Screens Armchair Cinephile 

Shall we dance?

The big news of the week for all sorts of constituencies - fans of Hollywood's golden era, comedy buffs, dance lovers, et cetera - is The Astaire & Rogers Collection, Vol. 1, yet another splendid reissue project from Warner Bros. As has become routine with these Warner sets, a bargain price (under $9 per disc if you catch a good sale) is in no way reflective of the DVDs' production or content. Sharp-looking packaging featuring vintage poster art, sparkling audio and video, informative commentaries, and an array of musical shorts, cartoons, and the like make these a tempting purchase for any movie buff.

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As for the movies themselves, they vary quite a bit in quality. As comedies, they don't all rank with the best of the era (these five titles hail mostly from the '30s, with one from 1949); some, like Swing Time, lack the timeless crackle of the screwball era. On the other hand, Swing Time earns its timelessness with songs - "The Way You Look Tonight" in this case - and others boast amazing physical feats, such as the tap-dance-on-roller-skates (!) routine in Shall We Dance. All the features, of course (the others are Follow the Fleet, The Barkleys of Broadway, and the top-notch Top Hat ), star the most beloved dancing team ever to hit the big screen.

Warner carries the musical theme in odd directions this month. From the recent past they pull The Mambo Kings; digging into the vault they find Jamboree, a performance film starring Jerry Lee Lewis, Fats Domino, and many more. The only release that could make the selection more diverse would be ABBA: The Movie, which was planned for this batch of releases but then delayed.

Music is much of what's memorable about another new release, if not entirely in the way it was first intended. The first season of The Muppet Show (Buena Vista) featured weekly guest stars who decades later are decidedly not the main attraction. Come on, who wants to hear Sandy Duncan or Avery Schreiber? (On the other hand, cool French crooner Charles Aznavour pops up on one show.) The show's enduring appeal, though, is the lovably oddball music made by the felt-covered main cast.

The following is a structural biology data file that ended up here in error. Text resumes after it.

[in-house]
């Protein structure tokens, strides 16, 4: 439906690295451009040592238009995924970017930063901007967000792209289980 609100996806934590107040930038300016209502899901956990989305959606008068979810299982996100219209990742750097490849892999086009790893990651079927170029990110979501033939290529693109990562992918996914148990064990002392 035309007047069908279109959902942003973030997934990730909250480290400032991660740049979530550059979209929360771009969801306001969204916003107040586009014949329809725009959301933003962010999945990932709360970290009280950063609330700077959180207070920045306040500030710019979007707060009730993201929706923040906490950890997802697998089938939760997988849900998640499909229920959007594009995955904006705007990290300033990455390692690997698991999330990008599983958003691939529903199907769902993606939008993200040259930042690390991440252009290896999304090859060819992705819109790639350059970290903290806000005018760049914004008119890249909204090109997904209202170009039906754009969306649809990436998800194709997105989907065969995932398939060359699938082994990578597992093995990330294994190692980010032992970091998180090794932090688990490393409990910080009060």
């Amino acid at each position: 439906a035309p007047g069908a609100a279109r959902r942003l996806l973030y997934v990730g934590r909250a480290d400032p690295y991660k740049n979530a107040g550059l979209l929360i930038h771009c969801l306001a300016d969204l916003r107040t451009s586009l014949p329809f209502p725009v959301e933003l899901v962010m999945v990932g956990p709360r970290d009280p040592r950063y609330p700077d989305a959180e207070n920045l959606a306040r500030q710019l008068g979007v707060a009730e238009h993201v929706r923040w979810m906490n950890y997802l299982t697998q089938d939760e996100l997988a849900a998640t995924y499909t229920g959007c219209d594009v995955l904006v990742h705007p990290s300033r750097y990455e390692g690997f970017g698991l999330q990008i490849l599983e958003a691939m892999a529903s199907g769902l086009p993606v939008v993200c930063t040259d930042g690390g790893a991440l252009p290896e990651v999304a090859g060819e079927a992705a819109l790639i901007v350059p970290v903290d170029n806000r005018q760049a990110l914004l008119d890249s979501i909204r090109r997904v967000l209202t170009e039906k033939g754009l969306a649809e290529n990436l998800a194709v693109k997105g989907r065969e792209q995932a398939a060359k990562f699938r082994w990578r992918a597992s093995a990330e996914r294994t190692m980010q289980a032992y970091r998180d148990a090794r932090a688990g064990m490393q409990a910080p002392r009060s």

Late summer has brought the release of the usual specialty titles that will be most at home in record stores. The latest include: Permanent Record (Rhino), which pairs a 1991 Violent Femmes concert with a half-dozen or so of the group's videos; Bodysong (Eclectic), a Powaqqatsi-type effort that takes on the entirety of human existence, from conception and birth through religion and war, and sets it to music by Radiohead's Jonny Greenwood; and Woody Guthrie: This Machine Kills Fascists (Snapper), a doc that in two-and-a-half hours combines vintage performances and new interviews to tell the folk legend's story.

Music flows through Lackawanna Blues, the HBO adaptation of Ruben Santiago-Hudson's autobiographical play, from front-porch guitar laments to a jump 'n' jive sequence starring Mos Def. Ingratiating and stagey, it's no great shakes as a piece of filmmaking, but a fine showcase for a superb ensemble that includes S. Epatha Merkerson, Jeffrey Wright, and up-and-comer Terence Howard.

Back to conventional musicals, Universal uses the arrival of John Waters' outlandishly filthy A Dirty Shame (New Line) to put out a Director's Cut of his somewhat less scandalous rock comedy Cry-Baby, starring Johnny Depp. (Less scandalous, that is, for those unfamiliar with co-star Traci Lords' early career.)

But back to the golden age of movies. Kino Video does its part to cement the legend - or, just as important, to let those who've heard the legend see it for themselves - with The Josephine Baker Collection, three features that star the toast of the Folies-Bergére. Her 1927 debut, Siren of the Tropics, sets the gutter-to-glitter template for Baker's screen life; 1934's Zou Zou (which the company re-released theatrically in 1989) is a lavish backstage musical co-starring Jean Gabin; and Princess Tam Tam (1935) has Baker ascending to French high society from her origins as a Tunisian shepherd girl.

These Baker films, which are the kind of semi-biographical myth-making that continues with today's pop stars, bear little resemblance to the pure fantasy of the Astaire/Rogers films that bathed Depression audiences in escapist glitz. But like those movies and the best musicals, they use any excuse available to showcase performers whose appeal survives after cinematic fashion has moved on.

John DeFore on DVD


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